Tuesday, August 21, 2012
SEATTLE — There was a time not long ago when the Mariners would have lost a game like this.
A time when they lacked the firepower to alter the course of an evening with one swing, as they did a couple of times in a 5-3 win on Monday night over the Cleveland Indians. It was ultimately the second home run of the game by Michael Saunders that snapped a seventh-inning tie and propelled his club to a sixth consecutive victory.
But the Mariners also needed a sixth-inning homer by Eric Thames to tie the type of one-run contest they used to lose back when they'd hope for a bucketload of singles and walks to do all their scoring.
“Baseball's a grind and it's a process,” Saunders said. “I'm just going to believe in my process. I know I'm going to go through ups and downs obviously and try to weather them. But baseball's a grind.”
Saunders had been in an 0-for-17 slump before the start of the previous series against Minnesota. He has hits in all four games since, including three homers the past two contests to help the Mariners move a game over .500 at home for the first time since they were 3-2 back on April 18.
“The slump was long and everybody's going to go through them during the season,” Saunders said. “Like I said, it's a grind. You've just got to have a good attitude and know you're going to get through it.”
A crowd of 14,687 at Safeco Field saw the Mariners win for the 13th time in their last 14 games at home. They are now just five games under .500 and finding ways to win, even on nights like these when the opposing team is ahead or tied a good part of the way.
The Mariners lacked big bat power throughout 2010 and 2011 and lost plenty of games in which they fell behind early and could not amass enough hits to catch up. Saunders and Thames are two players whose longball ability interests the Mariners because it can help win games when they aren't compiling double-digit hit totals.
Cleveland nearly tied the game in the ninth, but didn't because — unlike Saunders — they could not get a late blast to leave the park. Onetime Mariners farmhand Eziquiel Carrera hit a double off the right-field wall off Tom Wilhelmsen in the ninth that would have been a two-run, tying homer had his bat not been broken in half by the pitch.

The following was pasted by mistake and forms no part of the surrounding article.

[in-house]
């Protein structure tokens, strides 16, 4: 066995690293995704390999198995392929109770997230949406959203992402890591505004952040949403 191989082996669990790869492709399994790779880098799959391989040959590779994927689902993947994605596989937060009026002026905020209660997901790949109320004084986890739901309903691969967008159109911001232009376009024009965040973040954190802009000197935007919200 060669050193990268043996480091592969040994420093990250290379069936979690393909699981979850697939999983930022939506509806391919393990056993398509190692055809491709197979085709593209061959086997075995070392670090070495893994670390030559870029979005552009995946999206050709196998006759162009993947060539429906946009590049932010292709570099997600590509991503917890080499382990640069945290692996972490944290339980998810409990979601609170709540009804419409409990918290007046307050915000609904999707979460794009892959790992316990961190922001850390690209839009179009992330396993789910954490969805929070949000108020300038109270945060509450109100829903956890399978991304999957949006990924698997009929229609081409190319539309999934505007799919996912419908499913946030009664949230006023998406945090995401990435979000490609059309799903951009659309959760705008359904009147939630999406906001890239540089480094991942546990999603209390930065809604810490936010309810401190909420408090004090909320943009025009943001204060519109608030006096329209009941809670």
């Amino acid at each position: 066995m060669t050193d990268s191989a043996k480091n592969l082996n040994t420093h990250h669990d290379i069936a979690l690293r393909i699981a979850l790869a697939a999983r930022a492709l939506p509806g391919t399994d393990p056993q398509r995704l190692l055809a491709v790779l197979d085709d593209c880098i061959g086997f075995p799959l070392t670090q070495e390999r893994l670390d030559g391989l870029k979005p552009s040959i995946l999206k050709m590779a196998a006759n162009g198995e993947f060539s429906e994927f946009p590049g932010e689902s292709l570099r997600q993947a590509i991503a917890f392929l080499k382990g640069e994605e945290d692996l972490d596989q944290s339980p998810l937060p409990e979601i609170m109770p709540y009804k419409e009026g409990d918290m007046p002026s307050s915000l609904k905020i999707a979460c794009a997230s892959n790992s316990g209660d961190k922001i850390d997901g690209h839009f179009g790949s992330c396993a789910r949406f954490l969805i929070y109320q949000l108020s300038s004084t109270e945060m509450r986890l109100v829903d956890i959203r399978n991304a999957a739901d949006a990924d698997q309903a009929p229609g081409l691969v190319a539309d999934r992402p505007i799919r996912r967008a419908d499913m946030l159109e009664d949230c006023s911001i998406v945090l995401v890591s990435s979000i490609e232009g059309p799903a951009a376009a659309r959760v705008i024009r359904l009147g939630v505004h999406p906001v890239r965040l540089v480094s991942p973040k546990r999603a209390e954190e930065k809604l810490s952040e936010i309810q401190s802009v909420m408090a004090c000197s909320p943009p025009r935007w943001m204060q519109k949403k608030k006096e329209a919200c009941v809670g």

Instead, the double left runners on second and third, and a walk to former Mariners infielder Jack Hannahan left the bases loaded with one out. But Wilhelmsen got Jason Kipnis to ground into a 4-6-3 double play to end the game and secure the win for relief pitcher Charlie Furbush.
Kipnis had led the game off with a solo homer off Kevin Millwood, setting the tone for a night when the Mariners could not get comfortable. Saunders put Seattle ahead 2-1 in the third with a two-run homer to center off Indians starter Ubaldo Jimenez.
But run-scoring singles by Kipnis and former Mariners infield prospect Asdrubal Cabrera put Cleveland ahead 3-2 in the fifth. Things stayed that way until the sixth, when Thames launched a two-out rocket over the wall in right-center off Jimenez to tie it.
“It obviously was a separator for us tonight,” Mariners manager Eric Wedge said of the home-run power his team displayed. “When you have the ability to hit the ball out of the ballpark, you can do some things in the middle and late in the ballgame that can really help you separate.
“But you have to hit first, that's the bottom line,” he said. “You've got to put yourself in a position to hit first and then if you get more than that, that's a bonus.”
The Mariners had only five other hits besides the home runs, one a late triple by Thames. But the rest of the team kept things close both on the mound and in the field.
Trayvon Robinson set a club record by a left fielder with 10 putouts, including a leaping catch in which he collided with the wall in foul territory down the left field line.
“I've got a glove on, so I've got to contribute that way,” Robinson said. “I'm not going to get a hit every at-bat or score a run all the time. But whenever I get a chance to help the team win, I've got to take advantage.”
Furbush tossed two scoreless frames with two strikeouts after replacing Millwood in the seventh. It was his first multi-inning effort since going on the disabled list a month ago with triceps tightness.
“As you (media) guys know, we've had some struggles here,” Furbush said. “But everyone's pulling together now. We're playing some pretty good baseball and it's one of those things where we know what we have to do every day and we're going to go out there and give it the best we've got.”